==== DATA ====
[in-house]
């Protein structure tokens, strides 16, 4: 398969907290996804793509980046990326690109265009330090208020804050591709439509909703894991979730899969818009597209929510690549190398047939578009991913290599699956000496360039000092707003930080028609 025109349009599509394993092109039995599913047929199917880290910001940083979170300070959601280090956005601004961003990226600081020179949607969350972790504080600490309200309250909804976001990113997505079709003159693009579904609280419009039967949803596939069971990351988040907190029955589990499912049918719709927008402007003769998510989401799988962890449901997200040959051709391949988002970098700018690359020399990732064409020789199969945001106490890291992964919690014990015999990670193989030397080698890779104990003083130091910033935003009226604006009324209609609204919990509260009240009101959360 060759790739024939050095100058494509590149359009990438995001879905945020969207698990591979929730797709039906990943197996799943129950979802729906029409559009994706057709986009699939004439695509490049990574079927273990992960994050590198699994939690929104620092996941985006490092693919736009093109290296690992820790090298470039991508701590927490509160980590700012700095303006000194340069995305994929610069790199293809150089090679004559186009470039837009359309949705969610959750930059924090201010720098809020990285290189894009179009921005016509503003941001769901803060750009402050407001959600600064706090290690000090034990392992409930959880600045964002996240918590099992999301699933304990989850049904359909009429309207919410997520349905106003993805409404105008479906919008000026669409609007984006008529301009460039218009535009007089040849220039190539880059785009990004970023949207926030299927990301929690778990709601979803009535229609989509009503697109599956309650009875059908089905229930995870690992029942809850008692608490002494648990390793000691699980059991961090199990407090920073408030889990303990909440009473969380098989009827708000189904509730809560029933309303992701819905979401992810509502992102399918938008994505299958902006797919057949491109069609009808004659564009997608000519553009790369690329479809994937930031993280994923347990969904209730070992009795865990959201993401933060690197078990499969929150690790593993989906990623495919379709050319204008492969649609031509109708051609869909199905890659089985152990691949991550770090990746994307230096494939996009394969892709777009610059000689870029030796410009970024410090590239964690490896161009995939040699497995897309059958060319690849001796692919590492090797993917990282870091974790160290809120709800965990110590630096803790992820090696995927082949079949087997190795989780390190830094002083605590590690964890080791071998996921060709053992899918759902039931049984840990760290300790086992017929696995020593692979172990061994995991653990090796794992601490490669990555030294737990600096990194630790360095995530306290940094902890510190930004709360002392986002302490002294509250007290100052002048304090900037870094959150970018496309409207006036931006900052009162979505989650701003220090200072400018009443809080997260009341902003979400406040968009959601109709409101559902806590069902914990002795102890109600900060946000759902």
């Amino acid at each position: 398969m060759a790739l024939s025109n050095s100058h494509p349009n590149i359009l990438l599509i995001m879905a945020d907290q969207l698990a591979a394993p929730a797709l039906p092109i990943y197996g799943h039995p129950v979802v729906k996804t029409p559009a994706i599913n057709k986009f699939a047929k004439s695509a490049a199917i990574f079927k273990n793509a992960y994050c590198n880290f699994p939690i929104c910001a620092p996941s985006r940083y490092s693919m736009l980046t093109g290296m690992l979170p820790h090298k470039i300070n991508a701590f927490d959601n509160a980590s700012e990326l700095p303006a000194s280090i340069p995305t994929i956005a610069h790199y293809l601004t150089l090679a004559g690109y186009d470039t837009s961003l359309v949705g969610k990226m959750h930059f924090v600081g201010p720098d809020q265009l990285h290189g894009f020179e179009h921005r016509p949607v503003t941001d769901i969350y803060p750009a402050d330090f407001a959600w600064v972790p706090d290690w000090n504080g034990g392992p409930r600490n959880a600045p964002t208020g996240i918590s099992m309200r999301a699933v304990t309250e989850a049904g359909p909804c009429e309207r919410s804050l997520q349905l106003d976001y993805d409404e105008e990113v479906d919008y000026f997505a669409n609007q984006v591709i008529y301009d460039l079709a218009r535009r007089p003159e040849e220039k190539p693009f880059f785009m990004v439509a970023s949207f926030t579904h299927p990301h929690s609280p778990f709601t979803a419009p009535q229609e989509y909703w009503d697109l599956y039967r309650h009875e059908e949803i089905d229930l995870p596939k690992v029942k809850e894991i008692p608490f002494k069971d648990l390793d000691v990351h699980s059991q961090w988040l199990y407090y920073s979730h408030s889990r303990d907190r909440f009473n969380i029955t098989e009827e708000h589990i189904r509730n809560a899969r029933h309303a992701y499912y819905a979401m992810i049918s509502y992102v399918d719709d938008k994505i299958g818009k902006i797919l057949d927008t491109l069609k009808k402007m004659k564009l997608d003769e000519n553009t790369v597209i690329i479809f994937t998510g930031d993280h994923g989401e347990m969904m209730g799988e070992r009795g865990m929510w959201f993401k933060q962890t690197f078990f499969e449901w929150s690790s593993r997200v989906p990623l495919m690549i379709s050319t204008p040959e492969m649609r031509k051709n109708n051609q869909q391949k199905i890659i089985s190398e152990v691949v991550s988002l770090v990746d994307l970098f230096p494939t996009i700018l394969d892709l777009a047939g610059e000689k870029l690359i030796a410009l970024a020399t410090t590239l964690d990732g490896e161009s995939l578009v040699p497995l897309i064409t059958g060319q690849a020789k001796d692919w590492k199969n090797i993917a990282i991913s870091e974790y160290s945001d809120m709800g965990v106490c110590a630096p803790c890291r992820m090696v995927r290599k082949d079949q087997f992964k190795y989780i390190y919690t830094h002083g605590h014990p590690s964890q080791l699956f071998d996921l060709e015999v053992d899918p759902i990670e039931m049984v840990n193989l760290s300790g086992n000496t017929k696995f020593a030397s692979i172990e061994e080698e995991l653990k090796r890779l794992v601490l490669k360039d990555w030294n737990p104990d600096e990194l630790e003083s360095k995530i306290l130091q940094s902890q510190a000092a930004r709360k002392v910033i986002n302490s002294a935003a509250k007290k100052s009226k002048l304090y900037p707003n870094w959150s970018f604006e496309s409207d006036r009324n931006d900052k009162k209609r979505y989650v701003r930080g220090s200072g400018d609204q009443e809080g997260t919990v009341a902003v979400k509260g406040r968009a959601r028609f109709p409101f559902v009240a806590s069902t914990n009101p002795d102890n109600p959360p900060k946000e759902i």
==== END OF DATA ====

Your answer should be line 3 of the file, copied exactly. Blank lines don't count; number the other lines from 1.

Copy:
């Amino acid at each position: 398969m060759a790739l024939s025109n050095s100058h494509p349009n590149i359009l990438l599509i995001m879905a945020d907290q969207l698990a591979a394993p929730a797709l039906p092109i990943y197996g799943h039995p129950v979802v729906k996804t029409p559009a994706i599913n057709k986009f699939a047929k004439s695509a490049a199917i990574f079927k273990n793509a992960y994050c590198n880290f699994p939690i929104c910001a620092p996941s985006r940083y490092s693919m736009l980046t093109g290296m690992l979170p820790h090298k470039i300070n991508a701590f927490d959601n509160a980590s700012e990326l700095p303006a000194s280090i340069p995305t994929i956005a610069h790199y293809l601004t150089l090679a004559g690109y186009d470039t837009s961003l359309v949705g969610k990226m959750h930059f924090v600081g201010p720098d809020q265009l990285h290189g894009f020179e179009h921005r016509p949607v503003t941001d769901i969350y803060p750009a402050d330090f407001a959600w600064v972790p706090d290690w000090n504080g034990g392992p409930r600490n959880a600045p964002t208020g996240i918590s099992m309200r999301a699933v304990t309250e989850a049904g359909p909804c009429e309207r919410s804050l997520q349905l106003d976001y993805d409404e105008e990113v479906d919008y000026f997505a669409n609007q984006v591709i008529y301009d460039l079709a218009r535009r007089p003159e040849e220039k190539p693009f880059f785009m990004v439509a970023s949207f926030t579904h299927p990301h929690s609280p778990f709601t979803a419009p009535q229609e989509y909703w009503d697109l599956y039967r309650h009875e059908e949803i089905d229930l995870p596939k690992v029942k809850e894991i008692p608490f002494k069971d648990l390793d000691v990351h699980s059991q961090w988040l199990y407090y920073s979730h408030s889990r303990d907190r909440f009473n969380i029955t098989e009827e708000h589990i189904r509730n809560a899969r029933h309303a992701y499912y819905a979401m992810i049918s509502y992102v399918d719709d938008k994505i299958g818009k902006i797919l057949d927008t491109l069609k009808k402007m004659k564009l997608d003769e000519n553009t790369v597209i690329i479809f994937t998510g930031d993280h994923g989401e347990m969904m209730g799988e070992r009795g865990m929510w959201f993401k933060q962890t690197f078990f499969e449901w929150s690790s593993r997200v989906p990623l495919m690549i379709s050319t204008p040959e492969m649609r031509k051709n109708n051609q869909q391949k199905i890659i089985s190398e152990v691949v991550s988002l770090v990746d994307l970098f230096p494939t996009i700018l394969d892709l777009a047939g610059e000689k870029l690359i030796a410009l970024a020399t410090t590239l964690d990732g490896e161009s995939l578009v040699p497995l897309i064409t059958g060319q690849a020789k001796d692919w590492k199969n090797i993917a990282i991913s870091e974790y160290s945001d809120m709800g965990v106490c110590a630096p803790c890291r992820m090696v995927r290599k082949d079949q087997f992964k190795y989780i390190y919690t830094h002083g605590h014990p590690s964890q080791l699956f071998d996921l060709e015999v053992d899918p759902i990670e039931m049984v840990n193989l760290s300790g086992n000496t017929k696995f020593a030397s692979i172990e061994e080698e995991l653990k090796r890779l794992v601490l490669k360039d990555w030294n737990p104990d600096e990194l630790e003083s360095k995530i306290l130091q940094s902890q510190a000092a930004r709360k002392v910033i986002n302490s002294a935003a509250k007290k100052s009226k002048l304090y900037p707003n870094w959150s970018f604006e496309s409207d006036r009324n931006d900052k009162k209609r979505y989650v701003r930080g220090s200072g400018d609204q009443e809080g997260t919990v009341a902003v979400k509260g406040r968009a959601r028609f109709p409101f559902v009240a806590s069902t914990n009101p002795d102890n109600p959360p900060k946000e759902i």